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The last decade has been different from the previous sixty years for everyone. A clash between opportunities created by technological advances and threats of climate, pandemics, personal expectations about quality of life and the liberation of dangerous communications has brought anxiety and conflict on a scale much of the developed world’s population are not used to. They are finding it difficult to cope with this. It is even thought by some professionals that Covid may have disturbed the human body’s processes in ways not yet identified.

As far as we can see this has resulted in a personal loss of confidence about many things. Our non-scientific small sample suggests that while people may still be confident about their work and, perhaps to a slightly less extent, their home life, they are feeling ‘lost’ when faced with other challenges. The word ‘lost’ occurs frequently including among those who are financially or job secure. Accompanying this is a resurgence of people saying they want to ‘give back’ to society in gratitude for their relatively stable life.

Lost confidence is a part of decision paralysis that often causes the phrase “Everything’s going to be alright”. This is not inevitably the precursor to disaster but it quite often is. Mentoring and coaching are themselves constantly developing and changing. As our personal lives have become more public and as knowledge has become the property of all who care to search for it, the depth of engagement has grown. Help needed has similarly grown. What is that help and how do people access it?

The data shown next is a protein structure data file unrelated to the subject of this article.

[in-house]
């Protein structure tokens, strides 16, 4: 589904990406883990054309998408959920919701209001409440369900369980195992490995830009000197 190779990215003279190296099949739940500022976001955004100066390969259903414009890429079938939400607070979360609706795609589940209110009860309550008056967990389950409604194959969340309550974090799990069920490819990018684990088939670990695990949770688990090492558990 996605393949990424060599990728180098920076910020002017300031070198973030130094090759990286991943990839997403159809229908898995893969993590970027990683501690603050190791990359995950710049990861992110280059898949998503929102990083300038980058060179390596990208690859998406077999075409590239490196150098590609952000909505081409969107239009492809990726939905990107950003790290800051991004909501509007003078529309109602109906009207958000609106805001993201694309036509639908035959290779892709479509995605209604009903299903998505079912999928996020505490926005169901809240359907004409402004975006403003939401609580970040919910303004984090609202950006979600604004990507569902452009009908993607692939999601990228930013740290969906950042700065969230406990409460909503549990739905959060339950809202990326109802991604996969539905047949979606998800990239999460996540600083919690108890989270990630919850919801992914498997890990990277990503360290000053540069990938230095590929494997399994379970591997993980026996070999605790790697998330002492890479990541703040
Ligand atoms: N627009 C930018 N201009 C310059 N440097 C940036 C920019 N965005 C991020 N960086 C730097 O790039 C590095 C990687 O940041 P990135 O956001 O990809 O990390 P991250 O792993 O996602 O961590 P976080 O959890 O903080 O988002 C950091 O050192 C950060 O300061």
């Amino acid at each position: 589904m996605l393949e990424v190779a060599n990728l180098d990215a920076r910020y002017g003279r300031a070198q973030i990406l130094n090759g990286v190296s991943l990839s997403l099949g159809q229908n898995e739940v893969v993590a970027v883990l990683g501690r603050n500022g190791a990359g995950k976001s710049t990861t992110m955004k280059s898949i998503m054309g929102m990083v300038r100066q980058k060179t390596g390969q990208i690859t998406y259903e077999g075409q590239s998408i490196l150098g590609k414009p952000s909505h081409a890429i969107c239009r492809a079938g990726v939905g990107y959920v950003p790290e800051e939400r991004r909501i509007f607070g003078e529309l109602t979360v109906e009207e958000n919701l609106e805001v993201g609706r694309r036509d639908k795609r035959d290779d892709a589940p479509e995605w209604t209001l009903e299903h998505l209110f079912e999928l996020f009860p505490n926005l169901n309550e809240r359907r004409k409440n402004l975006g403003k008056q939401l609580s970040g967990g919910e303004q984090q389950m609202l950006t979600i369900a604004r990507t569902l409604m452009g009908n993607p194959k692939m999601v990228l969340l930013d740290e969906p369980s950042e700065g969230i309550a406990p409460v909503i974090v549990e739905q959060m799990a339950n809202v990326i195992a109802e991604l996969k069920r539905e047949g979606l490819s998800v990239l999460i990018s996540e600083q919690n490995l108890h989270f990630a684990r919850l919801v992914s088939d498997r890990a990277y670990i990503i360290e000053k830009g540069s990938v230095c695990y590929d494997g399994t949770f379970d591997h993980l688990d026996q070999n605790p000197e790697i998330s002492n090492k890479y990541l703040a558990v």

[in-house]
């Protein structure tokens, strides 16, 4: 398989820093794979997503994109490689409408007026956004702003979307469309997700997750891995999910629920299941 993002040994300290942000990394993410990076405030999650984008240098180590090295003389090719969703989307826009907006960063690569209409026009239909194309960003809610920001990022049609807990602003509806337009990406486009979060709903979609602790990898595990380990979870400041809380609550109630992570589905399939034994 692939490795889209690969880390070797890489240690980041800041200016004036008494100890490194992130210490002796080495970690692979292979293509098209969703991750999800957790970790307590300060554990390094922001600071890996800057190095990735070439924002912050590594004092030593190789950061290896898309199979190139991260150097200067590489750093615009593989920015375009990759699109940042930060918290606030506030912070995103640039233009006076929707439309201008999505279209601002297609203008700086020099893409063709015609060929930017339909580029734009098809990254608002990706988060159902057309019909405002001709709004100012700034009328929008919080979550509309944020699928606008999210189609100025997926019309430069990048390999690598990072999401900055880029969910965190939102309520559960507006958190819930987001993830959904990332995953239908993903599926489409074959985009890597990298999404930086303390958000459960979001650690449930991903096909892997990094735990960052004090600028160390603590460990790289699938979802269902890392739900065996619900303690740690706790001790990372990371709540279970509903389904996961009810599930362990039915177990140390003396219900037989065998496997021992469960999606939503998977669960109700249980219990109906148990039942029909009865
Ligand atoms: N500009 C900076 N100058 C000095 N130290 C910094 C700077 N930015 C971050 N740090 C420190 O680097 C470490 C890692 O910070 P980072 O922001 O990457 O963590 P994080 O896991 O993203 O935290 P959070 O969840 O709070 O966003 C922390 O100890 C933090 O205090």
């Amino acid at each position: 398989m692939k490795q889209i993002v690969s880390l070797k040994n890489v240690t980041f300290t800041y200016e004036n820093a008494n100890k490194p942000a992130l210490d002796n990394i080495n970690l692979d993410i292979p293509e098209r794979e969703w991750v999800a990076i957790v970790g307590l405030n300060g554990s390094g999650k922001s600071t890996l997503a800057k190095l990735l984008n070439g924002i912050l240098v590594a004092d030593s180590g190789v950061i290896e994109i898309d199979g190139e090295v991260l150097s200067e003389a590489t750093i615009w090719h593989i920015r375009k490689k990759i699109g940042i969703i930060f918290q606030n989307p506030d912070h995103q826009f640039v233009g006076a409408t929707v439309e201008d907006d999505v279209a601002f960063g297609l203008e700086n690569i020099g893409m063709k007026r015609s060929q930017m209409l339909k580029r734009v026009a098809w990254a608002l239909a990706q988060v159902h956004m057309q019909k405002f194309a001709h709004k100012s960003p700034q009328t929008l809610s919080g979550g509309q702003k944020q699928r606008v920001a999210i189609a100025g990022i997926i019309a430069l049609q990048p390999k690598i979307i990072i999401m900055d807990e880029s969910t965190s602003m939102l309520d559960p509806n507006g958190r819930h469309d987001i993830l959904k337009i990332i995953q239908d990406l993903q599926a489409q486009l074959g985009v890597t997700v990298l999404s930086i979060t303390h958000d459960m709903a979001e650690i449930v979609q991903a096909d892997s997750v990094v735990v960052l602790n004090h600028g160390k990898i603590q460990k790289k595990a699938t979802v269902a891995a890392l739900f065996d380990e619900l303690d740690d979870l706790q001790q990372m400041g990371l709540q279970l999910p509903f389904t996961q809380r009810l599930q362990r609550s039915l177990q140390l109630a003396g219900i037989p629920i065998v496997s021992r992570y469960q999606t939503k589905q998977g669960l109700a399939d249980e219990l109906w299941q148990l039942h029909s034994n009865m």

The answer is to master the fundamentals. This involves four steps which need to be followed in sequence if they are to be effective:

[1] Know your purpose or objective. Very few people do and most who do think ‘to get rich’ is the answer. It isn’t. Getting rich is a consequence of doing something successfully. It is not a purpose like building a house or business or becoming the head influencer in a sphere of life. It has none of the motivation of construction, repair or reformation.

[2] Equip yourself to read people. If you think you can already do that, look at yourself in the mirror and say who you are. If you think it is easy, worry. You should find it difficult. Who you are at this moment is not the same as who you were yesterday, nor as who you will be tomorrow. The repetitive nature of our behaviour masks the vacillation of our personality. That is true of everyone, so reading people is a rolling story, not a photograph.

[3] Discipline your interest in others. We are most interested in ourselves. That is natural and desirable because it is self-protective. Our development comes from interest in other people. Not only is it the basis of learning, it is fundamental to teaching too. The greatest paradox of life is that the happiness we seek for ourselves only reaches us when we are helping other people. That is how we become socially, creatively and financially successful.

[4] Appreciate the life you have and the world you live in. Much of our education is goal-setting and some goal setting is good. But if you are forever reaching for the stars you miss the incredible life you have been given, the untold joy you have within your grasp and the true achievement of your time on earth. To find contentment, look for these four routes. You will discover that they are actually one route. It is a secret in plain sight.

Purpose, Read, Interest, Appreciate. Your road to being fulfilled.

Saddle up.

Good morning

John Bittleston

To answer your question: Yes, it’s what we do all the time to help people.

[email protected].   

11 June 2024